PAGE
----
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Pound exchange rates advances as UK growth revised up

Currencies DirectThe pound saw a late pick up last week, ending the session slightly up from the multi-month lows struck earlier in the week as it was supported by some revised GDP figures.
Sterling appears to be trending narrowly this morning, with GBP/EUR muted at €1.1317, GBP/CAD flat at C$1.7346, while both GBP/AUD and GBP/NZD hold steady at AU$1.7865 and NZ$1.9490 respectively. Only GBP/USD has seen any notable movement so far, as it slides 0.3% to $1.3167.

Pound exchange rate slumps on mounting Brexit uncertainty

Currencies DirectThe pound fell back again on Thursday with the shadow of Brexit continuing to hound market sentiment.
Meanwhile, trade in Sterling appears mixed this morning, with GBP/EUR sliding to €1.1267 and GBP/AUD plummeting to AU$1.7816, while both GBP/NZD and GBP/CAD are holding steady at C$1.7335 respectively NZ$1.9371. Only GBP/USD is showing any positive movement so far as it ticks up to $1.3109.
Looking ahead, the pound may suffer further losses this morning if UK GDP is confirmed to have fallen to 0.1%, as expected, at the start of 2018.

The advantages of Portugal’s non-habitual resident tax regime

The advantages of Portugal’s non-habitual resident tax regimeExpatriates moving to Portugal can potentially receive foreign income such as UK pensions completely tax-free for ten years under a special scheme.

You may consider moving to Portugal for a lifestyle change or to soak up some sunshine in your retirement years. But did you know you could also enjoy a decade of generous tax breaks? That’s because Portugal offers new residents special tax benefits under the non-habitual resident (NHR) regime.

In the Crystal Ball: Brexit and Pensions

In the Crystal Ball: Brexit and PensionsFrom an international tax point of view, Pensions are a somewhat unusual form of income. Most types of income are first taxable at source. Then the country of residence (in this case, Portugal), grants a tax credit equal to the home jurisdiction assessment, thereby eliminating the double taxation. The process concludes with the application of Portuguese fiscal rules. In many cases, the final Portuguese assessment is similar to the tax credit, so the conclusion is usually neutral. 

Pound exchange rates subdued in build-up to key EU summit

Currencies Direct

Trade in the pound was fairly mixed on Monday, with Brexit uncertainty weighing heavily on the currency ahead of an EU summit later in the week.

Sterling appears to have stabilised this morning, with GBP/EUR flat at €1.1349, GBP/USD trading narrowly at $1.3273, and GBP/CAD stable at C$1.7650. While both GBP/AUD and GBP/NZD are holding steady at AU$1.7926 and NZ$1.9300 respectively.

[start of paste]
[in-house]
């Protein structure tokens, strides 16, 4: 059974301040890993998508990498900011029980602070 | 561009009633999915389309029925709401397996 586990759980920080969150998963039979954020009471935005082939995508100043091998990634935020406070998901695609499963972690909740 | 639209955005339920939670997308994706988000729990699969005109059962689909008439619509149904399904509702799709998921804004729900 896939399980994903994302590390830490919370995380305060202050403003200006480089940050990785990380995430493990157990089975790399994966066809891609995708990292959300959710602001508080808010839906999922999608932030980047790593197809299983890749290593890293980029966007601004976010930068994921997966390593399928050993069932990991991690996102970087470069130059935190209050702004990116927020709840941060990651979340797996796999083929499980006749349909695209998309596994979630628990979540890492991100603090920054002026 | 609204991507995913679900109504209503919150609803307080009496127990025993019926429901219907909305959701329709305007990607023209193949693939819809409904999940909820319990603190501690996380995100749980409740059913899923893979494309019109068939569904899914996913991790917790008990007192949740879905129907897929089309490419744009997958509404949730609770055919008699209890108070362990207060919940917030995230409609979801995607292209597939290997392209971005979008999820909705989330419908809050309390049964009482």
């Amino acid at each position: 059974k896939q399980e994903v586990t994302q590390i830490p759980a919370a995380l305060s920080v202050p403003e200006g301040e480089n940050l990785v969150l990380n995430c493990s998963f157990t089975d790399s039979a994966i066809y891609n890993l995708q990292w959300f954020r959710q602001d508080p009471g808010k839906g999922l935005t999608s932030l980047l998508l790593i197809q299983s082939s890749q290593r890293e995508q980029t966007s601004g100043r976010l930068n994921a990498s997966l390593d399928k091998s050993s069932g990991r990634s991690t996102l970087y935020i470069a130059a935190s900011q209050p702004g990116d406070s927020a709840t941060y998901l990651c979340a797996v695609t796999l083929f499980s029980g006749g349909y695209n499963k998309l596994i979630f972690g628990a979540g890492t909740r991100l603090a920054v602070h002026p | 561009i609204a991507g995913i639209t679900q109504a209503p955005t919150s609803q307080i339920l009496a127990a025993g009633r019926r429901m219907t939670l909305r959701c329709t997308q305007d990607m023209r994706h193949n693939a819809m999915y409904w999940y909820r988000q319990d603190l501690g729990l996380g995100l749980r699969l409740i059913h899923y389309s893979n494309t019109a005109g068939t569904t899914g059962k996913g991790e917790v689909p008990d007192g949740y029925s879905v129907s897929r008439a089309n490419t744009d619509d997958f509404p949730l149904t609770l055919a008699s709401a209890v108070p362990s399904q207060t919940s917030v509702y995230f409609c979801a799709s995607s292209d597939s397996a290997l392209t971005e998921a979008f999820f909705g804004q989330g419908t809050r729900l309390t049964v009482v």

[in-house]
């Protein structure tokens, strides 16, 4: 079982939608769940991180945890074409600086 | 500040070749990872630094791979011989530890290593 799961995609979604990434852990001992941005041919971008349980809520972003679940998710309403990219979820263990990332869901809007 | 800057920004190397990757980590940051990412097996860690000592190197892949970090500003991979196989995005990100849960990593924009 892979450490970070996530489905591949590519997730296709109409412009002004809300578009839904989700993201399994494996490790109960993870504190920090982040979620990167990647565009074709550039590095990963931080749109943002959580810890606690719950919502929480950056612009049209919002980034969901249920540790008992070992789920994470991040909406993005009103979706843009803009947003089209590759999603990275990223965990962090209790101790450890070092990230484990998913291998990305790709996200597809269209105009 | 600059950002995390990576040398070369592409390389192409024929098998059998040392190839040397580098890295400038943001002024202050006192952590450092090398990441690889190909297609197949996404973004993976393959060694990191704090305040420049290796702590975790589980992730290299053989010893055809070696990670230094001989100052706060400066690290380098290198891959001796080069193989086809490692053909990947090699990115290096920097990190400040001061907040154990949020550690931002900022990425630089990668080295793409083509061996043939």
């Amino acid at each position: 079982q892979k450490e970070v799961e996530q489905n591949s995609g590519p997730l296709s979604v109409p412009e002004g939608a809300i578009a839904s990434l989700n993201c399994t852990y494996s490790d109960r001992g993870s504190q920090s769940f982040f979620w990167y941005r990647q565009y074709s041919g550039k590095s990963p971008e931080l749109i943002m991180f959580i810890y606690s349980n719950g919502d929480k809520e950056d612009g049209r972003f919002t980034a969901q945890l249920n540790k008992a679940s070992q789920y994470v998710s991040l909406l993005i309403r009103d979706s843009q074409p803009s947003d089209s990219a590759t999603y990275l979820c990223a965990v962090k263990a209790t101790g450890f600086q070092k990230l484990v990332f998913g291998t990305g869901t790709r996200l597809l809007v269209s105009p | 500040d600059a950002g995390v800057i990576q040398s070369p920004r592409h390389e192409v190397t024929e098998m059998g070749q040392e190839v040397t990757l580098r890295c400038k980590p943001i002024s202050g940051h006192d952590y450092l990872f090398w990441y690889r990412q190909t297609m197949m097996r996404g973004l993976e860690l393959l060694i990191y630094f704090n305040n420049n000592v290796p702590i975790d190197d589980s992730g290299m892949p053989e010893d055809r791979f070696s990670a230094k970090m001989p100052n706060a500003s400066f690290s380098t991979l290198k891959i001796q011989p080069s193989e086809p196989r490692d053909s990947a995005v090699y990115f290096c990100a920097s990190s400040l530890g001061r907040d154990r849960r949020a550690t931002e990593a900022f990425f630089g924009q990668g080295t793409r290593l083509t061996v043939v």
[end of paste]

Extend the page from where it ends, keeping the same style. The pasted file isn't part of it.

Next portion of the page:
Pound exchange rates strengthen as UK Brexit Bill passes

Foreign Currency The Pound rallied against the majority of its peers on Wednesday, with markets welcoming the passing of the UK’s Brexit bill through Parliament.

Sterling sentiment is more subdued this morning however, with GBP/EUR flat €1.1375, GBP/CAD stable at C$1.7504 and both GBP/AUD and GBP/NZD holding steady at AU$1.7855 and NZ$1.9213 respectively. Meanwhile GBP/USD is currently trending lower, striking $1.3146.

Pound exchange rate strengthens, currency markets reflect on central bank policy changes

Currencies DirectThe Pound closed out last week on a fairly stable footing against the majority of its peers, with the currency looking to consolidate Thursday’s gains after some notable movement in currency markets.
Sterling appears to be falling back again this morning however, while GBP/EUR is holding steady at €1.1442, the majority of pairings are sliding, with GBP/USD tumbling to $1.3232, GBP/CAD dropping to C$1.7449 and GBP/AUD and GBP/NZD dipping to AU$1.7790 and NZ$1.9077 respectively.
Looking to today’s session, a number of speeches by various central bank policymakers, including the ECB’s Mario Draghi, are likely to be the driving force in currency markets.

Why do exchange rates move so much?

Why do exchange rates move so much?Here at Premier FX, this is a question we get asked very often. And it’s not difficult to see why, when just a few percentage points movement can make a huge difference to the amount of money you will receive when making a transfer.

And the fundamental thing to understand is that currency exchange is a true market. That is, the relative values depend on supply and demand, and all currencies have a “price”. It’s exactly the same principle as your local food market. If there’s a strong demand for vegetables for instance, but bad weather has damaged crops thereby reducing supply, then the prices in the market will go up.